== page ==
Fortunately for our drug mule in the example above, he could be eligible for several “downward departures” that would decrease his base offense level and allow him to receive a lighter sentence. First, there would be a possibility of a three-level reduction as a result of the federal “safety valve”. Realizing that many low-level and first-time drug offenders were being punished too harshly, Congress passed the “safety valve” statute in 1994 to allow for downward departures in cases where the defendants could prove five mitigating things about their crimes: 1) no one was harmed during the offense, 2) the offender has little or no history or criminal convictions, 3) the offender did not use violence or a gun, 4) the offender was not a leader or organizer of the criminal enterprise, and 5) the offender tells the prosecutor everything they know about their crime and the organization. If the drug mule can prove these things to the satisfaction of the court, then the defendant would have to receive a sentence under offense level 25, which would be between 57 and 71 months in prison (i.e. about 5-6 years). Moreover,our drug mule could even potentially get a reduction of four more levels by pleading guilty early in the process (potentially worth two base levels) and by having played a minimal role in the organization (potentially worth another two base levels). In that case, a base level of 21 could mean a sentence between 37 and 46 months in prison (or about 3-4 years). Clearly, then, having an experienced defense attorney that understands the complex nuances of the federal sentencing guidelines can be invaluable to a defendant. Also, the fifth prong of the safety valve test described above can be hotly
contested between the prosecutor and the defense attorney, as prosecutors will often argue to judges that defendants were not completely honest about their role or their organization during their “proffer” sessions with the prosecutor. An experienced criminal defense attorney is thus also critical towards preparing the defendant for any proffers with the prosecutor and arguing his case to the sentencing judge.

On the flip side, aggravating factors can increase a defendant’s sentence. Generally speaking, in cases where the defendant’s actions caused harm to another person, or violence or a weapon was involved or used, or there was a risk of harm to an underaged or pregnant person, or the accused was a “kingpin” or organizer of the enterprise, then the offense level can rise. There are a number of other potential aggravating factors as well, but these are the most common.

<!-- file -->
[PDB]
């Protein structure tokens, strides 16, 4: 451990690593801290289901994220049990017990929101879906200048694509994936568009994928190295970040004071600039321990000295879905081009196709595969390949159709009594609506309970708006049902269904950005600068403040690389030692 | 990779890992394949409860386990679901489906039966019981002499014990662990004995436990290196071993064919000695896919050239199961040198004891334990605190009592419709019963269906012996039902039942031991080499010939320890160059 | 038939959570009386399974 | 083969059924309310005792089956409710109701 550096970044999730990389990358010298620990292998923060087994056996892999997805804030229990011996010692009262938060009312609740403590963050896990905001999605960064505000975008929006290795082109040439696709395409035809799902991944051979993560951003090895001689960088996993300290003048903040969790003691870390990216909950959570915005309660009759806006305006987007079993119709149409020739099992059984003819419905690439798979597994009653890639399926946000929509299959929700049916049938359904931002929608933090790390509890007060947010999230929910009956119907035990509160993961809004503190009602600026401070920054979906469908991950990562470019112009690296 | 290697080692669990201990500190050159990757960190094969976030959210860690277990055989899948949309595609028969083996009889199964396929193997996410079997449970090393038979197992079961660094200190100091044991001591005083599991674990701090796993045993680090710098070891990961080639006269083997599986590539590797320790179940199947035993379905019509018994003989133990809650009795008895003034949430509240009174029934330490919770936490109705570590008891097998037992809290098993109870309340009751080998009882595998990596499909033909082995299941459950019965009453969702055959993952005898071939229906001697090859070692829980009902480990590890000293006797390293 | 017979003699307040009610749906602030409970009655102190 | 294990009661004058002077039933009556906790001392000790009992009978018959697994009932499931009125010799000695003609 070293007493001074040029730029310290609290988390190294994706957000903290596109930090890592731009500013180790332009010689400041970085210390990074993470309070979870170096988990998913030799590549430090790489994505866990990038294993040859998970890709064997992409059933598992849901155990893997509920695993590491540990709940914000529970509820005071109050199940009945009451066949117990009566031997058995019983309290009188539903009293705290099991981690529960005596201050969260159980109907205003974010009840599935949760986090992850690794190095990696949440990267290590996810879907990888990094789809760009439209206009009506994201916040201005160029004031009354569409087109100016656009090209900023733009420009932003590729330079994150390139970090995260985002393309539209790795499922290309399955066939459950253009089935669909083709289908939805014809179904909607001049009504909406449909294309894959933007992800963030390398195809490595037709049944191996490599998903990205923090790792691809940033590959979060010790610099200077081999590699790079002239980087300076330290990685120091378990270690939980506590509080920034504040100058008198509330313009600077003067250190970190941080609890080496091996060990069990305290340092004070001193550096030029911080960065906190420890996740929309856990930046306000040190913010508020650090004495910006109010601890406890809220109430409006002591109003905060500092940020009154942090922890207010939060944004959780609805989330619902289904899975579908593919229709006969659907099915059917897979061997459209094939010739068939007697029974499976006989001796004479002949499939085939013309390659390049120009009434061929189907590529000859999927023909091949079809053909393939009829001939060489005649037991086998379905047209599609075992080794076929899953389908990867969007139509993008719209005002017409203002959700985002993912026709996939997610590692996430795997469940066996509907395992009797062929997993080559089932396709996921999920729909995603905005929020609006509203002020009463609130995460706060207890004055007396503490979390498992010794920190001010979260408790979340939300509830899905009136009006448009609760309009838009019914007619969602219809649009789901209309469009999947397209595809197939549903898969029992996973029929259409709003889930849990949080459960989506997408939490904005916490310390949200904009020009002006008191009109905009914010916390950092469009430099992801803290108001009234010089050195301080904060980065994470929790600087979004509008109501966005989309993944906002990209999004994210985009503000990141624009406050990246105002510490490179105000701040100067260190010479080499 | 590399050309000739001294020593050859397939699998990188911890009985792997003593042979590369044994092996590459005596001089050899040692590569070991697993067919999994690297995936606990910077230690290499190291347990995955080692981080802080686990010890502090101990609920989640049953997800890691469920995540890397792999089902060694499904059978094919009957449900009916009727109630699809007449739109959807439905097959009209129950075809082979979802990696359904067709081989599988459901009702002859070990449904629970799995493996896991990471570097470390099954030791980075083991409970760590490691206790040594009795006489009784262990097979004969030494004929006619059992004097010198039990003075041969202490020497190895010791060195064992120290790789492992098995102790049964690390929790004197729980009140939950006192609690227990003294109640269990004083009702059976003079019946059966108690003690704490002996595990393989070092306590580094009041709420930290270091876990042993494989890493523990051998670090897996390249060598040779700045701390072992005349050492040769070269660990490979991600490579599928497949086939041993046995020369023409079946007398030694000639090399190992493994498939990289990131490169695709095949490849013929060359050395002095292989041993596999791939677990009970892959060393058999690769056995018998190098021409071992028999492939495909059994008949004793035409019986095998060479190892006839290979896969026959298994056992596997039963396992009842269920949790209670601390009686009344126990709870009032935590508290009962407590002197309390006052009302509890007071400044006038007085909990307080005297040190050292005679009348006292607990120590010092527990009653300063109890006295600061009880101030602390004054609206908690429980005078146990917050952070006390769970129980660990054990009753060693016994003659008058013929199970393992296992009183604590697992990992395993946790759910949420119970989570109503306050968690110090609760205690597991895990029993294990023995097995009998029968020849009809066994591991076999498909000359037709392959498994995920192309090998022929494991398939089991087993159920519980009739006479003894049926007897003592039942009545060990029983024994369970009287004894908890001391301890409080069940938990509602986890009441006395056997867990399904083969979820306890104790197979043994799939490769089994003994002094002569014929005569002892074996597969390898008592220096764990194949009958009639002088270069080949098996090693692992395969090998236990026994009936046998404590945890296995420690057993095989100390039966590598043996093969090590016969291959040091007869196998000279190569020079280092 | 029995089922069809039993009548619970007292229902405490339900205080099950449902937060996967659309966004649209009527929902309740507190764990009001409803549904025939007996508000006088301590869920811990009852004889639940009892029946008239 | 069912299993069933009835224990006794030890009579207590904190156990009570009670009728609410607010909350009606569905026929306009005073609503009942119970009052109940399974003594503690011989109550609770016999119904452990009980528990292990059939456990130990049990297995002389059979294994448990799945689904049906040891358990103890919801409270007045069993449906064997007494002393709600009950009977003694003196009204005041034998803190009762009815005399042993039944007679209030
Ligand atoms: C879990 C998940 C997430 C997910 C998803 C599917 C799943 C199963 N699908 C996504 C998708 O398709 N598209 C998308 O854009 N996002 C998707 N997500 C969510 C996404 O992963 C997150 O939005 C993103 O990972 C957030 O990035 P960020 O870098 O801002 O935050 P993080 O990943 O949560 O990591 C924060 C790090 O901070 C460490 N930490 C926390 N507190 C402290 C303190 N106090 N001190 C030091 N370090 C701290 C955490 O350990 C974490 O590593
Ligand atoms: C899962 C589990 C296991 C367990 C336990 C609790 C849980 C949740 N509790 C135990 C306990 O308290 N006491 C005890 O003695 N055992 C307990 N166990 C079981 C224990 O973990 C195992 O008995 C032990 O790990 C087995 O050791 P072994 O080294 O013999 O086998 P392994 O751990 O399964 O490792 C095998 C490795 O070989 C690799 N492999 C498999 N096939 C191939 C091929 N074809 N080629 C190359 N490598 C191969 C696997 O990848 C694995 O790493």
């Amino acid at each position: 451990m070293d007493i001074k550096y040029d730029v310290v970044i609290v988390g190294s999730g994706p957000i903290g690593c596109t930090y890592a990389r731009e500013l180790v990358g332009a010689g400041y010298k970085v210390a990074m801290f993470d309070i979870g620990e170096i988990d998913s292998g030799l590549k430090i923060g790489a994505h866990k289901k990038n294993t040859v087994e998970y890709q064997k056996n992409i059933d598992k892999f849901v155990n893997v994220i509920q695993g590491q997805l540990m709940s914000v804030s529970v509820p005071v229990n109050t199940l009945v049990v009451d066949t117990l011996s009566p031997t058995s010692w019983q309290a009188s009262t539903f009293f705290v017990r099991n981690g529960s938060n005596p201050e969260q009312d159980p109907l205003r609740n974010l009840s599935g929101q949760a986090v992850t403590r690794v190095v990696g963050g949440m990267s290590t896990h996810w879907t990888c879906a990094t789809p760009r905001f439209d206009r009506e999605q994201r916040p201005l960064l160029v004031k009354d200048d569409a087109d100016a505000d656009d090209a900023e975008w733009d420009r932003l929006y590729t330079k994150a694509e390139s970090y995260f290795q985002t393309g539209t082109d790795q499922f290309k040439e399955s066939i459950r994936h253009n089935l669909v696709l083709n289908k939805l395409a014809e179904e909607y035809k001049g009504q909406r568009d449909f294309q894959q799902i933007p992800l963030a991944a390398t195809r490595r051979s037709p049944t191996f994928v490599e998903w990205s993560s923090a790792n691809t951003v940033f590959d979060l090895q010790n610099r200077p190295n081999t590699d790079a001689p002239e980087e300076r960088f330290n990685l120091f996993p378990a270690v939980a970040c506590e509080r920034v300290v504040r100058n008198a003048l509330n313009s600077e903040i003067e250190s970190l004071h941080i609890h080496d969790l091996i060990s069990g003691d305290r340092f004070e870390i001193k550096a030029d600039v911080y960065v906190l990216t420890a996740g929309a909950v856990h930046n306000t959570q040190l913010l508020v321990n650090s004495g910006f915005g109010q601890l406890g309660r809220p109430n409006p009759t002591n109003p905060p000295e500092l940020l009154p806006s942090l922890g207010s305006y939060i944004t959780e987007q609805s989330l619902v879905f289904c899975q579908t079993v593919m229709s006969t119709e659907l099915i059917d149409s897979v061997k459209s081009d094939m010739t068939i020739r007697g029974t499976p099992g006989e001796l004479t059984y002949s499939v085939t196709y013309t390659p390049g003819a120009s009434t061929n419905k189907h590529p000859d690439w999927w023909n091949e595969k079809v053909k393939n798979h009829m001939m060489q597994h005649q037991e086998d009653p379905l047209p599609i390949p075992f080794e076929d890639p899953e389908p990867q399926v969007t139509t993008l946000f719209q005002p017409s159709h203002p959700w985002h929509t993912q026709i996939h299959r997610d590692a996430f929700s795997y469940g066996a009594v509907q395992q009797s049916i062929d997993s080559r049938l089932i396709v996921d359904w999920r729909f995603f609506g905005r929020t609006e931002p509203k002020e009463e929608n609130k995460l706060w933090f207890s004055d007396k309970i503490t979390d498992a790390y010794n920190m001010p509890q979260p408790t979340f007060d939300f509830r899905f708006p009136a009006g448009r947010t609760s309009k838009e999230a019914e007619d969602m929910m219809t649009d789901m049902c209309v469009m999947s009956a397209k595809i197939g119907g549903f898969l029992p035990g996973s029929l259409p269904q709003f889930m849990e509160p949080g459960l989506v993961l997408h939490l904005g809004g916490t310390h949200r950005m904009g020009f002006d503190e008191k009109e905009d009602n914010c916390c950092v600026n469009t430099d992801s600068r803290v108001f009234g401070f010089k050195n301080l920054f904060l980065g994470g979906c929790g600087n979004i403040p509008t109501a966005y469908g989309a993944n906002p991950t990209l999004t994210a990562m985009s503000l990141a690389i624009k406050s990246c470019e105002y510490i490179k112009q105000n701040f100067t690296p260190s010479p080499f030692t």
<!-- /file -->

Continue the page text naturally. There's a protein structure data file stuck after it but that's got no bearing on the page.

Other Consequences to Federal Drug/Narcotics Prosecutions

– Civil Forfeitures

Federal law enforcement officers oftentimes seize cash, jewelry, vehicles, and other property while making drug-related arrests, and federal prosecutors will then bring civil forfeiture actions in an effort to permanently keep those items. Civil forfeiture proceedings allow the government to keep money or property where they can demonstrate by a mere preponderance of the evidence that they were knowingly purchased with criminal profits. Civil forfeiture actions can even be used against real estate holdings and bank account deposits in large scale federal drug cases; in these cases, an experienced criminal defense attorney capable of demonstrating that the seized money or property were not illegally obtained is especially important.

– Immigration consequences

Non-citizens of the United States arrested in the country on suspicion of drug trafficking will typically find themselves the subject of two concurrent proceedings: a criminal prosecution and an immigration removal process. A non-citizen can be forcibly removed from the United States upon suspicion of drug trafficking; indeed, a criminal conviction is not necessary under Section 1227 of the Immigration and Nationality Act. An experienced criminal defense attorney can help you defend against criminal charges and may be able to preserve your right to remain in the United States.


If you or a loved one have been arrested for a federal drug charge, you should strongly consider hiring the aggressive and experienced criminal defense attorneys at the Law Office of Matthew Galluzzo. They routinely represent people accused of drug-related crimes in state and federal courts in New York and New Jersey, and as former prosecutors, they understand how law enforcement officers investigate and pursue these matters. They have impeccable reputations amongst their peers, judges and adversaries, and their efforts have resulted in numerous dismissals and favorable plea bargains on behalf of their clients. Contact them today to schedule a free initial consultation, and to receive a fair quote for their services.